The paragraph you’re about to read — as in, the one that follows this one — is almost entirely true. There’s one word which isn’t quite right. But don’t worry! I’ll let you know which word is wrong afterward. Ready? Great. Let’s go.
In September of 2013, a New York City man named Antonio Ciccarello died as a result of a stab wound. About five days prior to his death, Ciccarello was commuting to work as he normally did, traveling from Manhattan’s Lower East Side to Times Square. But this trip was different. In what was probably an attempted mugging, someone came up behind Ciccarello and stabbed him in the torso. Ciccarello was able to flee the attacker — he never saw his assailant — and writhing in pain and bleeding noticeably, made his way to the hospital. Doctors were able to repair the wound and, at least temporarily, save Ciccarello’s life. But in doing so, the medics created a new problem. The surgery resulted in a bowel obstruction, the complications of which ultimately resulted in Ciccarello’s death. The death was ruled a homicide, and his assailant is a murderer.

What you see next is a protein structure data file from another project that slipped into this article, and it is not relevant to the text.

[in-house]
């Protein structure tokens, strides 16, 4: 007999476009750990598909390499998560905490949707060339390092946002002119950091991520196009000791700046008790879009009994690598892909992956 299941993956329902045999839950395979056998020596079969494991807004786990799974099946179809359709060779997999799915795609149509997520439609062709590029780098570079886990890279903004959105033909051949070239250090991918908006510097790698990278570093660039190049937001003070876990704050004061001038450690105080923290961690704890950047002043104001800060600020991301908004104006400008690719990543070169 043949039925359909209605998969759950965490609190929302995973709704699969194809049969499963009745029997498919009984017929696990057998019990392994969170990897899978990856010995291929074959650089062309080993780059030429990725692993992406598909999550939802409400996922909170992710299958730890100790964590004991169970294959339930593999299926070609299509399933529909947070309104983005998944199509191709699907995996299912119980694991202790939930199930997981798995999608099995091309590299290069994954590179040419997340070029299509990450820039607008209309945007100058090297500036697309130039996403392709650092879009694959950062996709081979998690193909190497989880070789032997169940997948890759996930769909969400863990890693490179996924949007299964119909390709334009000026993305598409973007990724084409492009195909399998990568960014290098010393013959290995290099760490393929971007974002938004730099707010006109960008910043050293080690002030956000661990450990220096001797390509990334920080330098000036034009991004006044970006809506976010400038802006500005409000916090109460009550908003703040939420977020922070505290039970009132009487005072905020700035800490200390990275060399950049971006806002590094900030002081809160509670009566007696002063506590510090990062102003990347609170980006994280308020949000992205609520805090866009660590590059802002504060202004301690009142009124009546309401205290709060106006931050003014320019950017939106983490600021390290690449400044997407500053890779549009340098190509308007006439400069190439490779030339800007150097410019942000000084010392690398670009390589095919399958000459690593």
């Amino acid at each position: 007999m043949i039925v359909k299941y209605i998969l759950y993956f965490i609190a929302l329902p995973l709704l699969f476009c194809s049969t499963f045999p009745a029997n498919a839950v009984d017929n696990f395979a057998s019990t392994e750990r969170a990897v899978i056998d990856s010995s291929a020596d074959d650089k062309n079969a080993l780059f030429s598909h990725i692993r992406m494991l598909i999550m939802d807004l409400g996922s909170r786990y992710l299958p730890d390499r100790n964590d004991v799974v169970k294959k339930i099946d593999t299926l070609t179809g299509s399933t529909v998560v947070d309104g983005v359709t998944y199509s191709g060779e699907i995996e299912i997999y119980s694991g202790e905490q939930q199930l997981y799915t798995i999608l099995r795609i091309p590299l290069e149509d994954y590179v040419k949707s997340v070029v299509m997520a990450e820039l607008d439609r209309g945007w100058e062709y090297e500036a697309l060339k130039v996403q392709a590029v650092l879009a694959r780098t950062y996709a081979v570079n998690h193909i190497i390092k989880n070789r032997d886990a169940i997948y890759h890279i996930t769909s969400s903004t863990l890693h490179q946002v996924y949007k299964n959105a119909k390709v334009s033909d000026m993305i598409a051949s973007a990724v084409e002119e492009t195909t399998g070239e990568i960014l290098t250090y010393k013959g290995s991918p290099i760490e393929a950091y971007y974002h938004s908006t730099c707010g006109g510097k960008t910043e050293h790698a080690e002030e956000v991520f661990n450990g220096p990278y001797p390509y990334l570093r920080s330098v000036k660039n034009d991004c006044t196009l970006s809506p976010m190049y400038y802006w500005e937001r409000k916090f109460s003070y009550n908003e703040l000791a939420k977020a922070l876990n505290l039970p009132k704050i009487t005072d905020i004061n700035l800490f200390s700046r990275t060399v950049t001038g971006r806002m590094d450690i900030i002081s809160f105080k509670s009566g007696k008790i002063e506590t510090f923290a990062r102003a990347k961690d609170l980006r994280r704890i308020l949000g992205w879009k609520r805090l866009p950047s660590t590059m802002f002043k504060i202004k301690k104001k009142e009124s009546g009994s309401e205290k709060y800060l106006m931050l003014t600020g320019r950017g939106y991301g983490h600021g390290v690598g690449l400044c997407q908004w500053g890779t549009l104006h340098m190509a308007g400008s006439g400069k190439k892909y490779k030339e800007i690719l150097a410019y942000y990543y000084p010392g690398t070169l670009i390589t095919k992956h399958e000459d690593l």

That’s the story — and, again, it’s all true, except for one word. Before we get there, though, let’s note that to most people, it’s clear that this crime should be considered murder, despite the fact that Ciccarello lived for days after the attack. If it hadn’t been for the assault, Ciccarello would still be alive. It’s tragic but not really much different than a lot of other assaults which turn into murders.
But does that change when we learn the truth? The incorrect word, above, is “days.” Ciccarello wasn’t stabbed five days prior to his death. He was stabbed five decades before he died.
Everything else, though, is correct. Ciccarello made it to the hospital and the doctors were able to surgically repair the stab wound and, temporarily, ward off death. And, as the New York Times reported, “the operation Mr. Ciccarello received to save his life [. . . ] eventually led to a fatal obstruction.” And, as the paragraph above begins, it is entirely true that in September of 2013, a New York City man named Antonio Ciccarello died as a result of a stab wound. The only difference is that the stabbing and, for that matter, that life-saving operation occurred in either 1958 or 1959, and not in 2013. Ciccarello lived to be 97 years old, and according to his daughter (via the Times) “was healthy till the end.”
Nevertheless, the New York Police Department considers the case a homicide — there are no exceptions made for crimes which involve a victim who didn’t die quickly — although most assume that the crime will go unsolved. Setting aside the fact that Ciccarello never identified his assailant, there’s a very good chance that Ciccarello outlived his murderer.
Take the Quiz!: Name the characters killed by Shakespeare. In his plays, of course, not in real life.
From the Archives: Lunch and a Murder: The society for people who like to solve unsolved crimes.